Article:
NEW YORK — Sustainability and environmentally friendly fabricsand production methods are going from secondary concerns to theforefront of textile sourcing.
The need for innovation andintegrating inventions and research into the mainstream of manufacturingwas a major theme at last month’s round of fall-winter 2012-13 textileand sourcing fairs here, with companies touting such materials asrecycled polyester, antibacterial fabrics, eco-dyed goods and organiccotton.
Ann Gillespie, director of Industry Integrity at TextileExchange, conducting a seminar on sustainability at Texworld USA, gavesome dramatic statistics on the need for more sustainable andenvironmentally sound business practices, while offering insight intothe latest developments in textile innovations.
“It takes 700gallons of fresh water to make one cotton T-shirt,” Gillespie said. “In2009, the world used 3 trillion gallons of fresh water to produce 132billion pounds of fabric. According to the World Bank, 20 percent ofindustrial fresh-water pollution comes from textile treatment anddyeing.”
She noted advancements in renewable and biodegradablematerials, such as Avantium’s YXY process that converts biomass intobio-polymers that can be used in fibers, Rilsan polyamide derived fromcaster beans, Rudolf Chemie’s use of canola oil for textile dyeing andfinishing and enzyme technology for textile processing. There is also arevived interest in natural fibers and their development, Gillespienoted, such as nettle projects in the Netherlands and the Himalayas, andthe use of alpaca, kenaf, kapok, coir, pineapple and banana fibers.
Alsoimportant are closed-loop production systems for waste reduction, asemployed by Lenzing Fibers in its production of cellulosic fibers Tenceland Modal, as well as methods to limit or eliminate water in themanufacture or processing of fibers and fabrics. Innovations hereinclude Huntsman Textiles Effect’s Avitera SE dyeing system forcellulosic fibers that reduces water consumption and increases dyeconsumption; CO2 dyeing, such as employed in the The Yeh Group’s DyeCooTextile Systems waterless dyeing; laser technology, as in Marithé etFrançois Girbaud’s Wattwash line that uses a 97.5 percent water-freedenim washing technique; plasma technologies to effect surfacemodification of different kinds of fibers, and digital printing.
Ina sort of letter to the industry, Paul Hulme, president of HuntsmanTextile Effects, said, “It’s time that all of us in the textile industrytake stock of the current situation and work in partnership toimplement a change that will lead toward a more sustainable textileprocessing industry. Only collectively can we truly have any impact toreduce the environmental impact in key markets such as India and China —the very communities that are most affected by access to water.”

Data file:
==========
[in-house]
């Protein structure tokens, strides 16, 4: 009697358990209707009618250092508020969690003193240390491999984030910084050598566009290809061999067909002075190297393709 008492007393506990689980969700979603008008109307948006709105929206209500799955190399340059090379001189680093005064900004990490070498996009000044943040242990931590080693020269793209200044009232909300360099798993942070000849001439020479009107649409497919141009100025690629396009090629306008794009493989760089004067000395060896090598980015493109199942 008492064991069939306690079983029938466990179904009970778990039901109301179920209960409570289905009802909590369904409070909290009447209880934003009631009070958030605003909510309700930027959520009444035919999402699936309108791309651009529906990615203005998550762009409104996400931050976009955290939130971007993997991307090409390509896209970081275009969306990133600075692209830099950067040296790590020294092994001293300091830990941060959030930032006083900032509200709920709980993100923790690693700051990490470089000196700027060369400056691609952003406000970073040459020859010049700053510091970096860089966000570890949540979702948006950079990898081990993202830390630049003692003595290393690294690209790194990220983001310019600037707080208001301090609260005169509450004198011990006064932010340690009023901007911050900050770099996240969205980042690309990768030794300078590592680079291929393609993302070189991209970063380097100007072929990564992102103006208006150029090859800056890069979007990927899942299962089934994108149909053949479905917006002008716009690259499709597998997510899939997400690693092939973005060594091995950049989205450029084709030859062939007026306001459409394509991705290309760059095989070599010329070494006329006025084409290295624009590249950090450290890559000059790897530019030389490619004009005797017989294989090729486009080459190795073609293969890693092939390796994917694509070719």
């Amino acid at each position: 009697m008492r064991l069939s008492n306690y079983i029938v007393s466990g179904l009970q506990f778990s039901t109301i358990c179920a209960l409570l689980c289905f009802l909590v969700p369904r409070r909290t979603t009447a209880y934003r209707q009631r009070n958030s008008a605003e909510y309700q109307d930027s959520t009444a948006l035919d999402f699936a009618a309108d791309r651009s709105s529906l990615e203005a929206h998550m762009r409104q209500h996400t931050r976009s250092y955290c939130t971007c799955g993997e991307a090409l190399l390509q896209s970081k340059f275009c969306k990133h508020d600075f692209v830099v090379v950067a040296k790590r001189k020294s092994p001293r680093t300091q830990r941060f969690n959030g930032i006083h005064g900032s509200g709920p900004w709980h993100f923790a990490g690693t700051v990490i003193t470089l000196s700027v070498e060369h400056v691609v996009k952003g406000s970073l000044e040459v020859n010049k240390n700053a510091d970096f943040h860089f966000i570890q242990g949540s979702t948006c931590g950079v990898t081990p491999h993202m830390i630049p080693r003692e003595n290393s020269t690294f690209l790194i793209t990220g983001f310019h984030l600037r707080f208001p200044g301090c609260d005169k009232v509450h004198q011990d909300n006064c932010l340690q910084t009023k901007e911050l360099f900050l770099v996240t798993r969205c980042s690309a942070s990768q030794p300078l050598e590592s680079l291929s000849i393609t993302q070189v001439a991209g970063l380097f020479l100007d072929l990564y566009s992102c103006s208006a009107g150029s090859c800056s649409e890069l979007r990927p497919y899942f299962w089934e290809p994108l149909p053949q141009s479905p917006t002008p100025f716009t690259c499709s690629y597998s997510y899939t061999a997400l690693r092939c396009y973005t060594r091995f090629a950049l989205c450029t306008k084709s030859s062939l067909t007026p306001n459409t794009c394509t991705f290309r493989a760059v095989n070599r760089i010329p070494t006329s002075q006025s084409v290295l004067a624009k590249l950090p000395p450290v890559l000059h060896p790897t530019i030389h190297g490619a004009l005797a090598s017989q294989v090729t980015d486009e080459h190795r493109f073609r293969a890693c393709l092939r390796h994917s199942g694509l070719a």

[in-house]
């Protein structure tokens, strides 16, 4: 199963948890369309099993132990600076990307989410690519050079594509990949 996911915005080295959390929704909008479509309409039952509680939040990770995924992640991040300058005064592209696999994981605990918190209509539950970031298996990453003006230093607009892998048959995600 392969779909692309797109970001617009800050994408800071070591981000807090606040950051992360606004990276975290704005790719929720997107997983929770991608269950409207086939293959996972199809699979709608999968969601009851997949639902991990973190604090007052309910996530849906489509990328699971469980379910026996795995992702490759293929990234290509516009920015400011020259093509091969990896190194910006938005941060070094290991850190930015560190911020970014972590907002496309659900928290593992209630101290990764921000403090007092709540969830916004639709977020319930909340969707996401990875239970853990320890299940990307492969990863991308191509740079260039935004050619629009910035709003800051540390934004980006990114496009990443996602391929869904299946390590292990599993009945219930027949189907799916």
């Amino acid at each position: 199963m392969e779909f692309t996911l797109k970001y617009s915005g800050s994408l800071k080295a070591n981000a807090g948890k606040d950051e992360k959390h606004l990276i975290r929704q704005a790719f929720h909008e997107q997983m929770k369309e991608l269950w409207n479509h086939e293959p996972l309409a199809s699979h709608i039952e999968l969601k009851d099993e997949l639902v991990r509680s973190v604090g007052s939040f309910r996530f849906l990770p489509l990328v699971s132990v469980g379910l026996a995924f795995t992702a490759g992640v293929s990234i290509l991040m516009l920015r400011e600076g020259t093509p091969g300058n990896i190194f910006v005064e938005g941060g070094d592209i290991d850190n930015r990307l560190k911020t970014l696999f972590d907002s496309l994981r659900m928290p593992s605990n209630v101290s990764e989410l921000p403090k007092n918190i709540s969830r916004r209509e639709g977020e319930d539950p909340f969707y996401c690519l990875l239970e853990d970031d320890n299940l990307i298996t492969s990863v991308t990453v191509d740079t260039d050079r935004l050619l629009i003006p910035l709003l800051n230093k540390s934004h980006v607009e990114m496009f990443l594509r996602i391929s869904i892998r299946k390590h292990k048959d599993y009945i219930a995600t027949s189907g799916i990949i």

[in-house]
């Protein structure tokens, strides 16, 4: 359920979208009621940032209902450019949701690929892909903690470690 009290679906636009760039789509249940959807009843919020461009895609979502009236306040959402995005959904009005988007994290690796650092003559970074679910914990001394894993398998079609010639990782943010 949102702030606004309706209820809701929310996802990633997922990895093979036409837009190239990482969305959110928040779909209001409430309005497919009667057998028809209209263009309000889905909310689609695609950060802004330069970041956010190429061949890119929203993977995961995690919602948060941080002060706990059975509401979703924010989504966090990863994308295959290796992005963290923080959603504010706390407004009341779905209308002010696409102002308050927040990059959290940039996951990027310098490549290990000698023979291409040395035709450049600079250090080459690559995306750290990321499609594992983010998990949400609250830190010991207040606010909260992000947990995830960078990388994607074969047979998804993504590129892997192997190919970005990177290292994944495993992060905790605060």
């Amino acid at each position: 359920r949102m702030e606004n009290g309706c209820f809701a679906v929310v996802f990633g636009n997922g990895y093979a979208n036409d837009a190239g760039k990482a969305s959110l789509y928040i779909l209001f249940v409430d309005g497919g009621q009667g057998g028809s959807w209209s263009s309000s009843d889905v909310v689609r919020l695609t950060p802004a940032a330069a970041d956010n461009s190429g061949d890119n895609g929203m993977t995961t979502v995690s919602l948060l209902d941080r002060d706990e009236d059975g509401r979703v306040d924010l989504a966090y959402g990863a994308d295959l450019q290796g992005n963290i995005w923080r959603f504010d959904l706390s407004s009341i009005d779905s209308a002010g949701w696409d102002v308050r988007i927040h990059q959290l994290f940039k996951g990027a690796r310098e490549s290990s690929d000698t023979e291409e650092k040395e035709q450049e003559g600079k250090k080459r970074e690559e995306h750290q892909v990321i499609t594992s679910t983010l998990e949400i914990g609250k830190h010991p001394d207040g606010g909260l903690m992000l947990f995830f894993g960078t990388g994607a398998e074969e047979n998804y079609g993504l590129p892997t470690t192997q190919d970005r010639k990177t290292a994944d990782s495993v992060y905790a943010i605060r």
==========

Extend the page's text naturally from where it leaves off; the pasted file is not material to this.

Notingthat the global textiles dyes market is expected to reach $5.5 billionby 2015, Hulme said Huntsman’s Productivity Improvement Program is aimedat developing innovative solutions to create products and technologieswith intelligent effects to reduce water and energy consumption.
Tothat point, Gillespie said, “Companies are in a dynamic situation ofembracing sustainable development through innovative solutionsthroughout the supply chain. There is a need for an integrated approachwhere designers, marketers, technologists and manufacturers can worktogether.”
Gillespie has joined with Andrew Olah, founder of theKingpins Show, and Stuart Adams, co-founder of Continuum Textiles, tocreate The Continuum Show, a boutique trade show that intends to bringtogether the most progressive and innovative solutions to textilesustainability. It is set to bow in New York in January and runconcurrently with the Kingpins denim show.
Throughout the shows,companies were promoting how they have gone from the drawing board tothe selling floor with these next-generation products.
There wasAkin Tekstil’s recycled cotton and polyester, Ruentex Industries’anti-U.V. and antibacterial fabrics, and Textil Santanderina’s work withthe University of Cantabria to create and implement methods to decreasesludge discharge at its factories, and chemical and water use in itsproduction. The Spanish company has also worked with chemical companyClariant to create Eco-Sandye, which uses biodegradeable colorants and adyeing process that allows for 90 percent water savings, and separatelyproduces Supreme, a Tencel and cotton blend fiber spun in a way toreduce energy consumption.
Terry Turner, product developmentdirector for Unifi Inc., discussed the firm’s Repreve line of recycledpolyester made from used water bottles. Unifi, which recently invested$8 million in a new recycling facility in Yadkinville, N.C., that willproduce 40 million to 50 million pounds of recycled filament annually,is committed to developing more sustainable materials and betterenvironmental manufacturing methods.
“We need to develophigher-quality fibers so recycled fabrics have a better image,” Turnersaid. “Polyester is the most used fiber in the world and…offers thelargest opportunity for recycled products.”
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